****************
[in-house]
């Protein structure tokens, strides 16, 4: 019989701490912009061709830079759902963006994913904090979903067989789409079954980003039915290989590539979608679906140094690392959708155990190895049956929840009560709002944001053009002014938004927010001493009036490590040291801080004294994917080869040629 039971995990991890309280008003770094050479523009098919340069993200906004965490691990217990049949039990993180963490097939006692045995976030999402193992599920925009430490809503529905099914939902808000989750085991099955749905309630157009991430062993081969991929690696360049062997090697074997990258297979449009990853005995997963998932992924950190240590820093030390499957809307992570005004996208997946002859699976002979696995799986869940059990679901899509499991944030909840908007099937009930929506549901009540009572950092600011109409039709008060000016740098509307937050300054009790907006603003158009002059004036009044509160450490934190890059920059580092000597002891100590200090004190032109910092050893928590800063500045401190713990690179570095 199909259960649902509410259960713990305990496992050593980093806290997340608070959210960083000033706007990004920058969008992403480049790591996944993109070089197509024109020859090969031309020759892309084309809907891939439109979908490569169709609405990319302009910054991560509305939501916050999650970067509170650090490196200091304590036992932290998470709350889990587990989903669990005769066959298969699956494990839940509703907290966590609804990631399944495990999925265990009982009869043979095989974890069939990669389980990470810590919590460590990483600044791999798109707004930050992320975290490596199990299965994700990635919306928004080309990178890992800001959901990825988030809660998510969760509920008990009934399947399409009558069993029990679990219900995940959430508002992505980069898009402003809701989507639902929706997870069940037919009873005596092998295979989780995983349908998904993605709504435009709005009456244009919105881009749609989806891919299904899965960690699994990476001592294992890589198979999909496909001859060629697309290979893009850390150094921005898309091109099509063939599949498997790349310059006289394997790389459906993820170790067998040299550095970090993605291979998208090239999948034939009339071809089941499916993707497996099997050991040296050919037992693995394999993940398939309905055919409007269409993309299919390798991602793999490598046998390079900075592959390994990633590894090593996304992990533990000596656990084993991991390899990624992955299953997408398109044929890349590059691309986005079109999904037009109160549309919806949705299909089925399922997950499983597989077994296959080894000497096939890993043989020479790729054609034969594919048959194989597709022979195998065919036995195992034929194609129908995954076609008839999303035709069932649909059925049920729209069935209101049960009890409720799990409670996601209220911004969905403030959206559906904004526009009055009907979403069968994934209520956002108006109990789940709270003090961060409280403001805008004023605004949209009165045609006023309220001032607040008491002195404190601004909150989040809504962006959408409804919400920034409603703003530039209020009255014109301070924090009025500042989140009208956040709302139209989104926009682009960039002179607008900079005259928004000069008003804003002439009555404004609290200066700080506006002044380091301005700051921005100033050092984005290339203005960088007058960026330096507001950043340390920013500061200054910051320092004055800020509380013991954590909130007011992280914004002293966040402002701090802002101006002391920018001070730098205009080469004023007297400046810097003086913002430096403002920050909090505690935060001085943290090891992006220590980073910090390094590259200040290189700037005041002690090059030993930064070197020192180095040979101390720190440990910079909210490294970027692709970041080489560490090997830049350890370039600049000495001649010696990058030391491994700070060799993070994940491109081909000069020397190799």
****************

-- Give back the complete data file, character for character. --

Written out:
[in-house]
């Protein structure tokens, strides 16, 4: 019989701490912009061709830079759902963006994913904090979903067989789409079954980003039915290989590539979608679906140094690392959708155990190895049956929840009560709002944001053009002014938004927010001493009036490590040291801080004294994917080869040629 039971995990991890309280008003770094050479523009098919340069993200906004965490691990217990049949039990993180963490097939006692045995976030999402193992599920925009430490809503529905099914939902808000989750085991099955749905309630157009991430062993081969991929690696360049062997090697074997990258297979449009990853005995997963998932992924950190240590820093030390499957809307992570005004996208997946002859699976002979696995799986869940059990679901899509499991944030909840908007099937009930929506549901009540009572950092600011109409039709008060000016740098509307937050300054009790907006603003158009002059004036009044509160450490934190890059920059580092000597002891100590200090004190032109910092050893928590800063500045401190713990690179570095 199909259960649902509410259960713990305990496992050593980093806290997340608070959210960083000033706007990004920058969008992403480049790591996944993109070089197509024109020859090969031309020759892309084309809907891939439109979908490569169709609405990319302009910054991560509305939501916050999650970067509170650090490196200091304590036992932290998470709350889990587990989903669990005769066959298969699956494990839940509703907290966590609804990631399944495990999925265990009982009869043979095989974890069939990669389980990470810590919590460590990483600044791999798109707004930050992320975290490596199990299965994700990635919306928004080309990178890992800001959901990825988030809660998510969760509920008990009934399947399409009558069993029990679990219900995940959430508002992505980069898009402003809701989507639902929706997870069940037919009873005596092998295979989780995983349908998904993605709504435009709005009456244009919105881009749609989806891919299904899965960690699994990476001592294992890589198979999909496909001859060629697309290979893009850390150094921005898309091109099509063939599949498997790349310059006289394997790389459906993820170790067998040299550095970090993605291979998208090239999948034939009339071809089941499916993707497996099997050991040296050919037992693995394999993940398939309905055919409007269409993309299919390798991602793999490598046998390079900075592959390994990633590894090593996304992990533990000596656990084993991991390899990624992955299953997408398109044929890349590059691309986005079109999904037009109160549309919806949705299909089925399922997950499983597989077994296959080894000497096939890993043989020479790729054609034969594919048959194989597709022979195998065919036995195992034929194609129908995954076609008839999303035709069932649909059925049920729209069935209101049960009890409720799990409670996601209220911004969905403030959206559906904004526009009055009907979403069968994934209520956002108006109990789940709270003090961060409280403001805008004023605004949209009165045609006023309220001032607040008491002195404190601004909150989040809504962006959408409804919400920034409603703003530039209020009255014109301070924090009025500042989140009208956040709302139209989104926009682009960039002179607008900079005259928004000069008003804003002439009555404004609290200066700080506006002044380091301005700051921005100033050092984005290339203005960088007058960026330096507001950043340390920013500061200054910051320092004055800020509380013991954590909130007011992280914004002293966040402002701090802002101006002391920018001070730098205009080469004023007297400046810097003086913002430096403002920050909090505690935060001085943290090891992006220590980073910090390094590259200040290189700037005041002690090059030993930064070197020192180095040979101390720190440990910079909210490294970027692709970041080489560490090997830049350890370039600049000495001649010696990058030391491994700070060799993070994940491109081909000069020397190799």